The "manifest disregard of the law" principle stems from the decision of the Supreme Court of the United States in Wilko v. Swan, 346 U.S. 427, 436, 74 S. Ct. 182, 98 L. Ed. 168 (1953), overruled on other grounds, Rodriguez de Quijas v. Shearson/American Express, 490 U.S. 477, 485(III), 109 S. Ct. 1917, 104 L. Ed. 2d 526 (1989), indicating that, although the arbitrator's erroneous interpretation of the law would not subject an award to reversal, his or her clear disregard of the law would. See also First Options of Chicago v. Kaplan, 514 U.S. 938, 942(II), 115 S. Ct. 1920, 131 L. Ed. 2d 985 (1995) (holding that "manifest disregard of the law" is one of the "very unusual circumstances" in which a federal court can set aside an arbitration award). Since then, it appears that all of the "numbered federal circuit courts and the D.C. Circuit have recognized manifest disregard of the law as either an implicit or nonstatutory ground for vacatur under the FAA [ (Federal Arbitration Act) ]. [Cit.]" Williams v. Cigna Financial Advisors, supra at 759(II). See also Montes v. Shearson Lehman Bros., supra at 1460. Thus, today "[m]ost state and federal courts recognize[ ] one or more nonstatutory grounds warranting vacatur of an arbitral award, including ... the arbitrator's manifest disregard of the law...." Williams v. Cigna Financial Advisors, supra at 757(II).
The rationale for this almost universal acceptance of the "manifest disregard of the law" principle is that it is deemed a necessary *478 component of the courts' "obligation to exercise sufficient judicial scrutiny to ensure that arbitrators comply with their duties and the requirements of the statutes." Williams v. Cigna Financial Advisors, supra at 761(II). "A primary advantage of arbitration is the expeditious and final resolution of disputes by means that circumvent the time and expense associated with civil litigation." Greene v. Hundley, supra at 597(3), 468 S.E.2d 350. However, that advantage is surely lost if the judiciary permits arbitrators to circumvent the applicable law wilfully. No reasonable potential litigant would select arbitration in lieu of a lawsuit if there is a possibility that the dispute will be resolved by a final award issued by an arbitrator who has judicial approval to ignore controlling legal principles. Therefore, to the extent that Greene bars acceptance of a "manifest disregard of the law" as a valid ground for vacating an award, it discourages arbitration as an alternate method of dispute resolution and places Georgia outside the mainstream of persuasive authority. Accordingly, I would overrule the holding in Greene that OCGA § 9-9-13(b) provides the exclusive grounds for vacating an arbitration award, and adopt "manifest disregard of the law" as a viable basis for doing so. Thus, the judgment of the Court of Appeals should be affirmed.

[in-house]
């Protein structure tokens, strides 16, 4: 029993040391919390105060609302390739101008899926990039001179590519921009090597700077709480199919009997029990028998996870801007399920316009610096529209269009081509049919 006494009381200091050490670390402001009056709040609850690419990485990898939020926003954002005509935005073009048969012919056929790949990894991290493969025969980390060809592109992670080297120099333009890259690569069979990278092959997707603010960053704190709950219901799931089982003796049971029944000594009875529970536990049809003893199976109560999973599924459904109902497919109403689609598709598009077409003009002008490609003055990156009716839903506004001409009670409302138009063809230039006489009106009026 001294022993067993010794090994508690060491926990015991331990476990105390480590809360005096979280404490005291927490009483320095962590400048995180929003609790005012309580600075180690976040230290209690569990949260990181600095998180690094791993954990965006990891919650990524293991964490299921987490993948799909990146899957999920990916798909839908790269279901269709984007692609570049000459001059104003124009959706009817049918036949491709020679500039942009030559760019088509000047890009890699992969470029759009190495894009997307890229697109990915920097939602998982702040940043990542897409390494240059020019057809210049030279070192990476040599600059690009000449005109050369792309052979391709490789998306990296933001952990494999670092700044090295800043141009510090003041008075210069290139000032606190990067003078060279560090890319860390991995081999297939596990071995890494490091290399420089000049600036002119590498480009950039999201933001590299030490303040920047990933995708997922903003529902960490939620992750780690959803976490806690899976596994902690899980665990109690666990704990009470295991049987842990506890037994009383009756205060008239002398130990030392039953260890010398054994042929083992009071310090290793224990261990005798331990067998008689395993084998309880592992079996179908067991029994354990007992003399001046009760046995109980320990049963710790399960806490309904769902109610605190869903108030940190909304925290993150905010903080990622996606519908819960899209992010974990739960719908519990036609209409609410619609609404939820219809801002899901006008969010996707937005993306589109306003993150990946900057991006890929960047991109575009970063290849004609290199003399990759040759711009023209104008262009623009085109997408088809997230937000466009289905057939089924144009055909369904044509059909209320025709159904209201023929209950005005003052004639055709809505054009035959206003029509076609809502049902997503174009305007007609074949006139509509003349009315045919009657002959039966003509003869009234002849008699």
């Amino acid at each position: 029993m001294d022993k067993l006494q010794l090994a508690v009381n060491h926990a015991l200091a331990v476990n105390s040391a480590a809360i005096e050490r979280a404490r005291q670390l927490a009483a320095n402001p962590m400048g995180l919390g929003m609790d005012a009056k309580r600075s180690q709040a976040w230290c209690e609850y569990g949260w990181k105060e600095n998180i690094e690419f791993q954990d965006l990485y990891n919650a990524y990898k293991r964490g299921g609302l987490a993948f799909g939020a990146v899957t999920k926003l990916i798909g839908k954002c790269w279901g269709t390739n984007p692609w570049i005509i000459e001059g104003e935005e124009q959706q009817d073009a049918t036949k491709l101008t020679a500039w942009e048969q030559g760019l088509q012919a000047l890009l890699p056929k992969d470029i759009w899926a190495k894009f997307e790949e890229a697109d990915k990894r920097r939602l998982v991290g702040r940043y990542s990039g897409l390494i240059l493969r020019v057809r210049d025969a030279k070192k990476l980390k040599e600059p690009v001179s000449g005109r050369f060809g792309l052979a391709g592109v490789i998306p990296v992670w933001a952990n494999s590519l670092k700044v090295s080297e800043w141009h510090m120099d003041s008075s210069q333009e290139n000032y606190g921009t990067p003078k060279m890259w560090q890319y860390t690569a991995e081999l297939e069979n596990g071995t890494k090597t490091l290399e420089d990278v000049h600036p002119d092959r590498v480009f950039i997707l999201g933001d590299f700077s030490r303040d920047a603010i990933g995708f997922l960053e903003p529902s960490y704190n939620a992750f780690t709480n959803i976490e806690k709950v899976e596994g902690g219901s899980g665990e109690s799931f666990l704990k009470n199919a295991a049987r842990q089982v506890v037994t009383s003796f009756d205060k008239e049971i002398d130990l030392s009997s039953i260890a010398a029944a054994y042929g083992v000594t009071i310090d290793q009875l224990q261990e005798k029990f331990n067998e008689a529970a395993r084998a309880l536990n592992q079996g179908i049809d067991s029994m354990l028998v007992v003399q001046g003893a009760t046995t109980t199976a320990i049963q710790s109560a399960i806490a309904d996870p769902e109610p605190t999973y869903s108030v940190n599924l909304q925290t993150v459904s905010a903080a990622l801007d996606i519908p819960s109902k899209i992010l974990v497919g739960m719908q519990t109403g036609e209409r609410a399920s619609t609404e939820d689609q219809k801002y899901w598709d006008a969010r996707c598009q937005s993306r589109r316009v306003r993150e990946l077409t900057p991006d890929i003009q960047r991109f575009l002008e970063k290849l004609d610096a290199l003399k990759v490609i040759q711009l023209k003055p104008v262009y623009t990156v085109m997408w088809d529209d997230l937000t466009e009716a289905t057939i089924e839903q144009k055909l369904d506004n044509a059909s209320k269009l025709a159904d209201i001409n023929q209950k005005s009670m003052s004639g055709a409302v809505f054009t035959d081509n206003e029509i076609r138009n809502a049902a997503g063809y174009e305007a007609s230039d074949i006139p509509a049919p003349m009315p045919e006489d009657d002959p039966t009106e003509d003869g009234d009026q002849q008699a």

I am authorized to state that Justice HUNSTEIN joins in this dissent.NOTES
 The federal law allows a court to vacate an arbitration award where the award was procured by "corruption" or "fraud"; where the arbitrators demonstrated "partiality"; "where the arbitrators were guilty of misconduct" or "other misbehavior" causing prejudice to the rights of any party; "where the arbitrators exceeded their powers" in such a way "that a mutual, final, and definite award upon the subject matter submitted was not made." 9 USCA § 10(a).